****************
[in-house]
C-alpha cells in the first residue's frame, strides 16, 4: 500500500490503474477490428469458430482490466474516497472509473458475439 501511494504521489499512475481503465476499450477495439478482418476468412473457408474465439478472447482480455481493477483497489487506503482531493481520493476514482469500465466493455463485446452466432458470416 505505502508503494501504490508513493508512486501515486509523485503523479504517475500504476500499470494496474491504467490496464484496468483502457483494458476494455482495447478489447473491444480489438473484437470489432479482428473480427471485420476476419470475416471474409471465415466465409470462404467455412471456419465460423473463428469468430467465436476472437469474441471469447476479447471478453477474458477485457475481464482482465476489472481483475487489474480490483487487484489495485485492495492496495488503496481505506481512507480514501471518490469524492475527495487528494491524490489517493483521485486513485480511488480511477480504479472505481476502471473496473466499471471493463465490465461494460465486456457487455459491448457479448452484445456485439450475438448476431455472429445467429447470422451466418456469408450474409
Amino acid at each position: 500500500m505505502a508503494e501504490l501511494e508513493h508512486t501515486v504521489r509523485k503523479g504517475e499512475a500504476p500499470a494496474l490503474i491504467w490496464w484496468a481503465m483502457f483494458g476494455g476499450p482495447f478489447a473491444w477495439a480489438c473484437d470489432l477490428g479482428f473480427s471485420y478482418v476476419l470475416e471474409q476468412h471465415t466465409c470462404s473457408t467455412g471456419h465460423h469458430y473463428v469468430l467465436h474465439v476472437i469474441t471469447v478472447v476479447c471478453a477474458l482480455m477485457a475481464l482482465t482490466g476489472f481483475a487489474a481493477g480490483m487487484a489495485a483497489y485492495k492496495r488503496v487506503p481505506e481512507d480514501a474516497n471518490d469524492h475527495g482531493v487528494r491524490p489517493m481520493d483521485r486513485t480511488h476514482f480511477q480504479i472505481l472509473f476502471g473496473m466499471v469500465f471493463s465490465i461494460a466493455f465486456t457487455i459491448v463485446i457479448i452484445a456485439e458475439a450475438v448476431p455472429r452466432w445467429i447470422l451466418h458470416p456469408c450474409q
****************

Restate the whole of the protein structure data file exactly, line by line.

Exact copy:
[in-house]
C-alpha cells in the first residue's frame, strides 16, 4: 500500500490503474477490428469458430482490466474516497472509473458475439 501511494504521489499512475481503465476499450477495439478482418476468412473457408474465439478472447482480455481493477483497489487506503482531493481520493476514482469500465466493455463485446452466432458470416 505505502508503494501504490508513493508512486501515486509523485503523479504517475500504476500499470494496474491504467490496464484496468483502457483494458476494455482495447478489447473491444480489438473484437470489432479482428473480427471485420476476419470475416471474409471465415466465409470462404467455412471456419465460423473463428469468430467465436476472437469474441471469447476479447471478453477474458477485457475481464482482465476489472481483475487489474480490483487487484489495485485492495492496495488503496481505506481512507480514501471518490469524492475527495487528494491524490489517493483521485486513485480511488480511477480504479472505481476502471473496473466499471471493463465490465461494460465486456457487455459491448457479448452484445456485439450475438448476431455472429445467429447470422451466418456469408450474409
Amino acid at each position: 500500500m505505502a508503494e501504490l501511494e508513493h508512486t501515486v504521489r509523485k503523479g504517475e499512475a500504476p500499470a494496474l490503474i491504467w490496464w484496468a481503465m483502457f483494458g476494455g476499450p482495447f478489447a473491444w477495439a480489438c473484437d470489432l477490428g479482428f473480427s471485420y478482418v476476419l470475416e471474409q476468412h471465415t466465409c470462404s473457408t467455412g471456419h465460423h469458430y473463428v469468430l467465436h474465439v476472437i469474441t471469447v478472447v476479447c471478453a477474458l482480455m477485457a475481464l482482465t482490466g476489472f481483475a487489474a481493477g480490483m487487484a489495485a483497489y485492495k492496495r488503496v487506503p481505506e481512507d480514501a474516497n471518490d469524492h475527495g482531493v487528494r491524490p489517493m481520493d483521485r486513485t480511488h476514482f480511477q480504479i472505481l472509473f476502471g473496473m466499471v469500465f471493463s465490465i461494460a466493455f465486456t457487455i459491448v463485446i457479448i452484445a456485439e458475439a450475438v448476431p455472429r452466432w445467429i447470422l451466418h458470416p456469408c450474409q